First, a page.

Where are you from, and why there?
A seemingly innocuous question posed daily in myriad ways – at a cocktail party, during a conference, on the subway. But in those few short moments before answering, dozens of potential responses cross my mind: Do I include time? Politics? Bonds?
I am not from a defined place with distinct boundaries, but from a long lineage of people who’ve sought a more elemental human ideal – a place where they could have a voice, opportunity, and the freedom to invent a better reality. My great-grandparents survived Russian and Polish pogroms; my grandmother was hidden as a child during the Holocaust in Belgium and fled to Argentina. My parents continued their search when they left a cruel dictatorship and migrated towards Israel’s promises of milk and honey.
I was born with the reminder that such milk, too, sours from war. Ultimately we landed in New York City, where so many people were just like us: Where overlapping places, identities, and truths – torn and reshaped, translated and misinterpreted, over-explained yet oversimplified, walk the streets. My mother tongue is Spanish; my native tongue is Hebrew; I solve math problems in English. My grandmother is European, my parents are South American, I am Middle Eastern, my son is American, and my work has focused on West Africa. I am from everywhere and nowhere. Why? because I am the product of the inextricable connectivity of the world throughout time and space.
Which issue(s) do you work on/care about, and why?
I live in Jackson Heights, Queens, literally the world’s most diverse neighborhood, and am surrounded by incredibly talented, brilliant, diligent women from very different socio-economic and cultural backgrounds who have the potential to change America as they are intimately connected to the communities that make up the very fabric of our nation. Yet they rarely have the opportunity to meet and connect (we are in a salad bowl, not a melting pot), although they often share lived experiences and challenges such as work-life balance, childcare, and sexism in the workplace and household. I believe neighboring women coming from different walks of life should unite towards a better shared future – not only a shared past – in order to support one another, achieve common dreams, and become an unprecedented force of societal change.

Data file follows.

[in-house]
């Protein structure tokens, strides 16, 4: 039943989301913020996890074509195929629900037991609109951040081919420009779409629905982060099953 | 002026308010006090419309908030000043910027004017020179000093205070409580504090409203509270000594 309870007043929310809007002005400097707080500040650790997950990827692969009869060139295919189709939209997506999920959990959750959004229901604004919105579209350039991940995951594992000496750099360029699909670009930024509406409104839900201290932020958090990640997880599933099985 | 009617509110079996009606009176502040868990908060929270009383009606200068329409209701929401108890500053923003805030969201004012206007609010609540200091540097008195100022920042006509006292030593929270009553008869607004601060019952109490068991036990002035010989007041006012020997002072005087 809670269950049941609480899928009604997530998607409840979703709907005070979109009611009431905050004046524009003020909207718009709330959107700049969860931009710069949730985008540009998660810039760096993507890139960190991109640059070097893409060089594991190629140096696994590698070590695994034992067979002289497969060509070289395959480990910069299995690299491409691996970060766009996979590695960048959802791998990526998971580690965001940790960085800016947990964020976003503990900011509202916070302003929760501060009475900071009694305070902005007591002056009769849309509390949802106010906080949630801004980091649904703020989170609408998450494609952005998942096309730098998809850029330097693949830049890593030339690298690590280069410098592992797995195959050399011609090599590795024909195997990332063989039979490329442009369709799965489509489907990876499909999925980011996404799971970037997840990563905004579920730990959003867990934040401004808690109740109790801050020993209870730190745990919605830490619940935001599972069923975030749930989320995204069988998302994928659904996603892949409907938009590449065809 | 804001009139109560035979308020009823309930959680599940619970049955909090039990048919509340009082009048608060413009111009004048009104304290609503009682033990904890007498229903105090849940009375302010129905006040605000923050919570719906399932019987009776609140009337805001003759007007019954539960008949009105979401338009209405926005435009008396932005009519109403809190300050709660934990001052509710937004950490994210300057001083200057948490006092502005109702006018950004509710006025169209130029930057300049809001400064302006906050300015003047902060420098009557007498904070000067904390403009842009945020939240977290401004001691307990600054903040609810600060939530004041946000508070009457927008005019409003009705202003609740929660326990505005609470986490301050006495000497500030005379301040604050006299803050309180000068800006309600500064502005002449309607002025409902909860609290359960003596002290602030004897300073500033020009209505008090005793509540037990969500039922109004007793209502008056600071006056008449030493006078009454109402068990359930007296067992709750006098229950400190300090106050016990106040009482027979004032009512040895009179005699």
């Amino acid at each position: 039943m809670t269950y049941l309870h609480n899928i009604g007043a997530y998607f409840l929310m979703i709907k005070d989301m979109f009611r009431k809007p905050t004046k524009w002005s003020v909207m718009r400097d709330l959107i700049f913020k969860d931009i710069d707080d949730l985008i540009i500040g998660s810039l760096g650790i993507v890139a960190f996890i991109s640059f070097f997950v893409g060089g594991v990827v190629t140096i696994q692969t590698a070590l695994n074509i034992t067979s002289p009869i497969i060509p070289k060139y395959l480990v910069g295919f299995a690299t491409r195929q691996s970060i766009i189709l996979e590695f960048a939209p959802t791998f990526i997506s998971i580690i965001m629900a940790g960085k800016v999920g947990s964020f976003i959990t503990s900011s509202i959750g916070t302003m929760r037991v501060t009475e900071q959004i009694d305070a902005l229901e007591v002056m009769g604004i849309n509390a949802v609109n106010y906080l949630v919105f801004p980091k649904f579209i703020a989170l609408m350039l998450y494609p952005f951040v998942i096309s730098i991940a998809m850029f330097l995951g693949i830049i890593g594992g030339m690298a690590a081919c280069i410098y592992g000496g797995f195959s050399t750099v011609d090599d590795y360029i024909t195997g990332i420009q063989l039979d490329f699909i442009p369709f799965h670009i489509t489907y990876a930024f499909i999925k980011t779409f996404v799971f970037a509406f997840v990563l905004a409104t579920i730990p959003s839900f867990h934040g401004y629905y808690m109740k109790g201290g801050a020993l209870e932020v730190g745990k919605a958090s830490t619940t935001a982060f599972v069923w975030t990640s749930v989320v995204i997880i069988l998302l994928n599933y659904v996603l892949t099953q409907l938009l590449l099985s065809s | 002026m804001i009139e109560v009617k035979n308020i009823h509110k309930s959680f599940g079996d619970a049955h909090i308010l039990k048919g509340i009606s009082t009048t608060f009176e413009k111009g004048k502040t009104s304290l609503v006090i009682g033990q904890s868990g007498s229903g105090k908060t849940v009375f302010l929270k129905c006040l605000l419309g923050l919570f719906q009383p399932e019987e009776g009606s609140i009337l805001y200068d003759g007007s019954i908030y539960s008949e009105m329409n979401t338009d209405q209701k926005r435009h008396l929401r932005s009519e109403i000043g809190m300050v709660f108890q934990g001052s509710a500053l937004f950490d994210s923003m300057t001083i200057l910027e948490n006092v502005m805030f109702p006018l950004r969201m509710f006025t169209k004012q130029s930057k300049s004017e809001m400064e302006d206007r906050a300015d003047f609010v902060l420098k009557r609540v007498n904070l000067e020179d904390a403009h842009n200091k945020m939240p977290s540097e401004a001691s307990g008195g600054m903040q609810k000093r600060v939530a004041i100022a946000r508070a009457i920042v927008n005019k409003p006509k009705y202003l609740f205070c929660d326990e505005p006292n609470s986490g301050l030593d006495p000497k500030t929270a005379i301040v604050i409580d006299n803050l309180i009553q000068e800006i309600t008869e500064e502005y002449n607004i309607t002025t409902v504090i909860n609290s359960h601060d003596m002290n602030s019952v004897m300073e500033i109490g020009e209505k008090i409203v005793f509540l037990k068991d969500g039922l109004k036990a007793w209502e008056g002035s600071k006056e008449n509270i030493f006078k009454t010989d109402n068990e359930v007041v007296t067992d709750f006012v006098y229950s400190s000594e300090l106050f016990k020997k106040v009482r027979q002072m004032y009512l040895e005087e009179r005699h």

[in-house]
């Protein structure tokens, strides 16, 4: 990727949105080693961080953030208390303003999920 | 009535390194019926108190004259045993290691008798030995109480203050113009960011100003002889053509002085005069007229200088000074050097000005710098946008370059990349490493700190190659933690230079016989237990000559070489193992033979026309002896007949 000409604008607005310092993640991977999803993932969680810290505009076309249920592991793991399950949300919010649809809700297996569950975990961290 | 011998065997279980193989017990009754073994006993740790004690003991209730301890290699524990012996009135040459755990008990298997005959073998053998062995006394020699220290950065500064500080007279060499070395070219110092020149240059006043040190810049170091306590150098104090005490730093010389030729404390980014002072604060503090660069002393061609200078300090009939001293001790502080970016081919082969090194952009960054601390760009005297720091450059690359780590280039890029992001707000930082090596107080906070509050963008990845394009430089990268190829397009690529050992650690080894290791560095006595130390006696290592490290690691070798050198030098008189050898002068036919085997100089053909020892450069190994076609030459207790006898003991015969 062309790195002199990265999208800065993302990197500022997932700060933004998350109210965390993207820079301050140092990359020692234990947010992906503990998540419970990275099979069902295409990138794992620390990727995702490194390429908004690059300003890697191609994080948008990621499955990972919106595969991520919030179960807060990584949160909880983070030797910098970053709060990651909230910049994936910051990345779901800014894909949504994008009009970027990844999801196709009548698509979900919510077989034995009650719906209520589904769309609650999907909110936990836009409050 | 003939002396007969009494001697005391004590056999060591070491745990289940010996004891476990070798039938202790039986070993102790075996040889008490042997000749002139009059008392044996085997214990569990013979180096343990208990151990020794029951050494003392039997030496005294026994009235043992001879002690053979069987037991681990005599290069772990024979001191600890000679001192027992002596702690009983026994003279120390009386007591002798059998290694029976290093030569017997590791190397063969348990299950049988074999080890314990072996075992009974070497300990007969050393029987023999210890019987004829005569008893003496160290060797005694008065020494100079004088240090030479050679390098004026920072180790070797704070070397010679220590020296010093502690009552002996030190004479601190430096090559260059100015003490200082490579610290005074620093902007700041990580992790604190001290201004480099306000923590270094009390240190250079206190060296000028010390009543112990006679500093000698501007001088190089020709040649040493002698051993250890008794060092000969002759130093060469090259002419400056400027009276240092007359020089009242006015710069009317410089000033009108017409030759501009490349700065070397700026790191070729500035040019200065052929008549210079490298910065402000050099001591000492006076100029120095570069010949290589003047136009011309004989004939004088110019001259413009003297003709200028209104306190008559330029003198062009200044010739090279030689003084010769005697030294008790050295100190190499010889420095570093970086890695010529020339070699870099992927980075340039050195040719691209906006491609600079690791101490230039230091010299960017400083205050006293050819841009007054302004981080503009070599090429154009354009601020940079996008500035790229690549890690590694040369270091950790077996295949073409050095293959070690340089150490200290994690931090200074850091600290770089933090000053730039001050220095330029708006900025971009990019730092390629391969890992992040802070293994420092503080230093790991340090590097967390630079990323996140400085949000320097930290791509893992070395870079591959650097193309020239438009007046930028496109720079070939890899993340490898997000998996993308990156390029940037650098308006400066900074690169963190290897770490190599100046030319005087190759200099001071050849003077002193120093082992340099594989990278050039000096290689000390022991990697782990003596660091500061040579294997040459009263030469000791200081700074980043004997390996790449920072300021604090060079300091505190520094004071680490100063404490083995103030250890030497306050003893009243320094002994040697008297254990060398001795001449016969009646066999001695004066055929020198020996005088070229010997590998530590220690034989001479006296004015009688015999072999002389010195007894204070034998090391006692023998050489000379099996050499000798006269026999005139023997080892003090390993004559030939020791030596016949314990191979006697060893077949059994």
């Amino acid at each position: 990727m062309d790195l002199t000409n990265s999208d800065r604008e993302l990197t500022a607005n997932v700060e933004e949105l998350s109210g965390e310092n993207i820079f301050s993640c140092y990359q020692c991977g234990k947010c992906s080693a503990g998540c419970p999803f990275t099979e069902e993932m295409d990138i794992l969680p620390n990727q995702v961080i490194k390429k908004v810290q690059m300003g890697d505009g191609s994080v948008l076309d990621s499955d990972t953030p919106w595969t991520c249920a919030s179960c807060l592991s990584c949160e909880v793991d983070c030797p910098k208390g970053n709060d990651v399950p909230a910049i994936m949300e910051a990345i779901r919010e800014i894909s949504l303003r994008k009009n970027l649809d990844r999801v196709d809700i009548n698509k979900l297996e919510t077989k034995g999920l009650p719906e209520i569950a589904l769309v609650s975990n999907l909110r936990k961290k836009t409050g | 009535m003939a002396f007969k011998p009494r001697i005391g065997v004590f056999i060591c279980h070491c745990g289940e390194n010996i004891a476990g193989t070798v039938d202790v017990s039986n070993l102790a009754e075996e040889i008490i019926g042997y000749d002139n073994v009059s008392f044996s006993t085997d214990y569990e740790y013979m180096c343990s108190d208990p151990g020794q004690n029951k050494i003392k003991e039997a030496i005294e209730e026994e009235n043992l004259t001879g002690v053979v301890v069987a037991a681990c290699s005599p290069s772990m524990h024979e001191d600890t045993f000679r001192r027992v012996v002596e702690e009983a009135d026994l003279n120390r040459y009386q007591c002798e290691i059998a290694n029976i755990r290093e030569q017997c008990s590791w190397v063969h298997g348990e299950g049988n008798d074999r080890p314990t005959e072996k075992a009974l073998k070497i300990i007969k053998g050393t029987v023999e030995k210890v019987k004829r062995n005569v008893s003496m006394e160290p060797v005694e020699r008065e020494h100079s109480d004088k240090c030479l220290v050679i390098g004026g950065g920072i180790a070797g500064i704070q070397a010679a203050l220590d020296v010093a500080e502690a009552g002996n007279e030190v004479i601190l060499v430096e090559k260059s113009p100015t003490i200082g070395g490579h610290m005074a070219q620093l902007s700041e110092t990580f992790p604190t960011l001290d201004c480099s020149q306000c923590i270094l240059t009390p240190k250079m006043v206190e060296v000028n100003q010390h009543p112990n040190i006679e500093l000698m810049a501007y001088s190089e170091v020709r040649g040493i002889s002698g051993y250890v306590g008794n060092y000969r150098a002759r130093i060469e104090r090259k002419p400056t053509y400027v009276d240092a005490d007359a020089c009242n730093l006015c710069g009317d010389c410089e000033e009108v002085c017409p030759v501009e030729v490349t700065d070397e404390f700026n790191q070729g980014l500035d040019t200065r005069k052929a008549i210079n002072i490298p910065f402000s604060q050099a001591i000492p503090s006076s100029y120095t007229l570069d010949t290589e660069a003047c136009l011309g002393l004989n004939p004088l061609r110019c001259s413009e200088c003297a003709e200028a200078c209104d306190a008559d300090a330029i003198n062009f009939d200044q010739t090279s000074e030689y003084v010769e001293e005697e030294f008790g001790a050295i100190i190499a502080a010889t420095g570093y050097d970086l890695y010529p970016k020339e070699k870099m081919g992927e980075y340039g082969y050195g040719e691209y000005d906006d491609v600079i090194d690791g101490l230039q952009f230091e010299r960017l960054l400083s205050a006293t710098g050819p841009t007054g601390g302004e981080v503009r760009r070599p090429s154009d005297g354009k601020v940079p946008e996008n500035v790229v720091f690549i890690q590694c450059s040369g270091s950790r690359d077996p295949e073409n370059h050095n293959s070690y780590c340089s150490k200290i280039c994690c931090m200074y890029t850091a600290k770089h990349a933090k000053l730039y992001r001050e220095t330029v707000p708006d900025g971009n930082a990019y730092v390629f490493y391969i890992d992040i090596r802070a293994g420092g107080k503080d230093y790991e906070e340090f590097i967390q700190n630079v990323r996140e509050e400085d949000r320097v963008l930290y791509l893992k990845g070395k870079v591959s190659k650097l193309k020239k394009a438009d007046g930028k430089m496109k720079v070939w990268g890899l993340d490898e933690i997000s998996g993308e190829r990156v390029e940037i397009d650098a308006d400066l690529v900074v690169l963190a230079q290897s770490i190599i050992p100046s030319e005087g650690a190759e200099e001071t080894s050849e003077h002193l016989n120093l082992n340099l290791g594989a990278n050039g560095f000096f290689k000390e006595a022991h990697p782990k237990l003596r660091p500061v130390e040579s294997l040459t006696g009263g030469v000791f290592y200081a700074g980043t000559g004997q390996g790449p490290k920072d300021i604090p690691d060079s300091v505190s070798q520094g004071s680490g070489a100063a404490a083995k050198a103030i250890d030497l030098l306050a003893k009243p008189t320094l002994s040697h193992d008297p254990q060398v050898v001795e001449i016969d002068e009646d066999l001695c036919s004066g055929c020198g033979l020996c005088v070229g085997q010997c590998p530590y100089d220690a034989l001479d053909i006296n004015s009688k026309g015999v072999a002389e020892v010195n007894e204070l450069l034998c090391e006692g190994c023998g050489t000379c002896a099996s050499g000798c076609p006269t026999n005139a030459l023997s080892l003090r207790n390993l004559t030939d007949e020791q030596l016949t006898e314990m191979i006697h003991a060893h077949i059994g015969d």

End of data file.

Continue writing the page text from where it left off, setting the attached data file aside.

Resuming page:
How did you get involved?
I started my career in the human rights and international development fields. Upon launching an accelerator for entrepreneurs solving developing-world challenges, I began to see business and technology as undeniable forces for change in today’s world.
What’s the biggest challenge for the issue(s) today?
As a woman in business and tech, I’ve come to realize that, while the #MeToo movement has ignited a critical debate about explicit sexual violence that women face in daily life, there remain immense, underlying, implicit barriers that, although difficult to name, ’you know them when you see them’ and they have yet to be sufficiently confronted. There is no infrastructure to combat these forces, which add up to make the whole greater than the sum of its parts in holding women back. Systems and individuals often are not perceived as sexist; incidents are often ‘subtle’ enough to slip through formal enforcement measures; women are told that they are ‘overly-sensitive’ and begin to question whether they merely imagined such issues; and women are ‘siloed’ politically. We all know about the gender gap across top leadership positions, salaries, company funding, and political power. Yet I believe ameliorating these gaps begins with greater awareness and addressing the spoken, written, and physical language that shapes policies, politics, and women’s confidence and security in seemingly banal daily life.
Who are your most frequent allies? Any surprises?
People who question me. They challenge me to put into words when a line is crossed, which pushes me to define implicit bias more clearly. And my circle of powerhouse women who consult with one another on daily challenges and how to tackle them strategically.
What drives you?
The dozens of times I encounter such structures and challenges on a daily basis.
What do you want your career/advocacy to stand for?
A more organized, united, and diverse movement of women that lobbies for a better shared future.